J.D. Harrison at the Washington Post has both an interesting and factually spot-on article (Ho Ho Hackers) about preventing card fraud this holiday season. I invite you to read it (after you read this!).
Harrison lists out four things the different parties involved in a purchase (merchant, customer, POS vendor) can do to help prevent card fraud and it’s this that I want to seize on for a moment, because card fraud, or card security, or however you want to categorize it, isn’t just one party’s responsibility–it’s everyone’s responsibility–so let’s take a moment and talk about that.
And if you’re wondering what any of this has to do with an onion, just bear with me here.
Responsible manufacturers of POS equipment, like VeriFone, are continually updating the hardware and software in their products to keep up with government and industry group regulations such as PCI-DSS. These updates have to be researched, designed, built, tested and certified prior to deployment in the wild.
In addition to keeping up with certification lifecycles, vendors also have to keep an eye on emerging technology. When a new innovation comes out, like NFC for example, a determination has to be made whether or not to support it and perhaps more importantly, how best to develop a secure version of the technology before there has even been proof of an exploit.
It is probably fair to say that the primary burden of security falls on the vendor to build secure products. However, there is substantial reason for merchants to be just as diligent. The average lifespan of a POS device is anywhere from 4-7 years. In that time, likely any certifications the device holds has been superseded by one or more revisions either on the software, the hardware or both. That doesn’t mean it’s no longer secure or that it suddenly needs to be ripped out and replaced; but, it does mean that since that device was developed, improvements have been identified in the manufacturing of the device and those improvements are being implemented in newer devices. A regular replacement schedule will help prevent a device’s security precautions being made irrelevant by improvements in the technology thieves use. It will also ensure that the burden of liability doesn’t fall on the merchant, should a compromise occur.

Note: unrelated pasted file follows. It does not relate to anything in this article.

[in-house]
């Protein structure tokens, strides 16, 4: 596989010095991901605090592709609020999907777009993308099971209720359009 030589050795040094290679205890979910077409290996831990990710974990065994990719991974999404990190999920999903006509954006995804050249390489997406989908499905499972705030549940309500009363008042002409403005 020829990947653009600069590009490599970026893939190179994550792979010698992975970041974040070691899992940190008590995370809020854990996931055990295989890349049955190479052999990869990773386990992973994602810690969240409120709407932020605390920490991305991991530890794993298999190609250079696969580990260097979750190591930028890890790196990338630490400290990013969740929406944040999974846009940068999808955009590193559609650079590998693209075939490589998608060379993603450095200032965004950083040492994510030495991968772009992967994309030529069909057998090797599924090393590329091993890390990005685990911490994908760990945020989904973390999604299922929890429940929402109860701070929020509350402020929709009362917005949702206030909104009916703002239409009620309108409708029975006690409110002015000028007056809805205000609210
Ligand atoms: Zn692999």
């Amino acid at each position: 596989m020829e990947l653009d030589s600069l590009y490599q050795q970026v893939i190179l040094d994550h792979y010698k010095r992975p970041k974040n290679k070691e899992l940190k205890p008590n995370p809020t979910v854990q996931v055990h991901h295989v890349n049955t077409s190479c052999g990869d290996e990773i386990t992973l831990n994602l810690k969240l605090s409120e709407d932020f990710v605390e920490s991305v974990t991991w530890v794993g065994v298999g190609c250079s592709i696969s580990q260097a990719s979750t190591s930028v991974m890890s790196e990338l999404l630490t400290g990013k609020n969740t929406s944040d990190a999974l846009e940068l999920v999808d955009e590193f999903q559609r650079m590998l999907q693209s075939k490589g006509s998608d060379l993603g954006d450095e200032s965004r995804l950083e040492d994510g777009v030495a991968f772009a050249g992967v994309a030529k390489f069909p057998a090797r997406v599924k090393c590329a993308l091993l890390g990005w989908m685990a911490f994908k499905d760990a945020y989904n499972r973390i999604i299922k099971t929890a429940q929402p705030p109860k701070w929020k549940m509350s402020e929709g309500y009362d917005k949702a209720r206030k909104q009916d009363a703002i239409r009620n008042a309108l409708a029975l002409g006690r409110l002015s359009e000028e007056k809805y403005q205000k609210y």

But regardless of how long a device has been sitting on a merchant’s counter, there are basic things that can and should be done to help prevent fraud. Some of them include:
1. Maintain a strict “maintenance log” and track the name and company information of anyone who comes in to perform work on the device(s).
2. Daily, verify that the serial number printed on the device’s sticker matches the electronic serial number.
3. Don’t buy POS devices off auction sites of from anyone other than a trusted reseller. This isn’t about vendors trying to make money…this is about ensuring that the device you receive hasn’t been tampered with; that the encryption keys are intact and that if you do ever need support for it, you know whom to call.
4. If the POS is attached in any way, to the Internet, ensure that it is located behind an up-to-date, secure firewall.
OK, so there’s a new fast-food joint that just went up in your neighborhood and you stopped by to grab something for dinner. Being a new store, the POS is probably brand new and holds all the latest certifications (that may not be true, but let’s pretend it is). There’s no reason to believe that handing over your credit card to the attendant will result in anything but quick payment and dinner in your hands in a matter of seconds.
Assumptions are bad. Especially when talking about cardholder information.
What you didn’t know was that the attendant had been approached by an individual who offered to pay her $3 for every credit card she scanned using this little skimming device. The attendant was told that it was perfectly safe–she’d never get caught and anyway, it’s not really costing the cardholder anything because the credit card company would cover the losses on the off-chance the cardholder noticed the additional charge and reported it. And so instead of paying for one meal that night, you paid for two or more.
Situations like this are why the 2011 Verizon Data Breach Report rated, “Use of unapproved hardware/devices” as the third most common type of breach.
Until every restaurant and retailer moves to a payment solution where your card never leaves your hand, there isn’t much you can do to stop someone from skimming your card. Especially in a situation where you’re in your car and the employee is sitting above you and his hands are hidden. But by being alert to how and where your card is being used, you can help reduce the risk.
In one of my previous lives, we used an “onion” as an analogy to explain how a layered approach to security, like what we’ve described here, works. Vendor protections, merchant tracking and cardholder alertness all make up a different layer and at the middle, is your personal information. This may not stop every threat, but it will certainly make it difficult for all but the most persistent.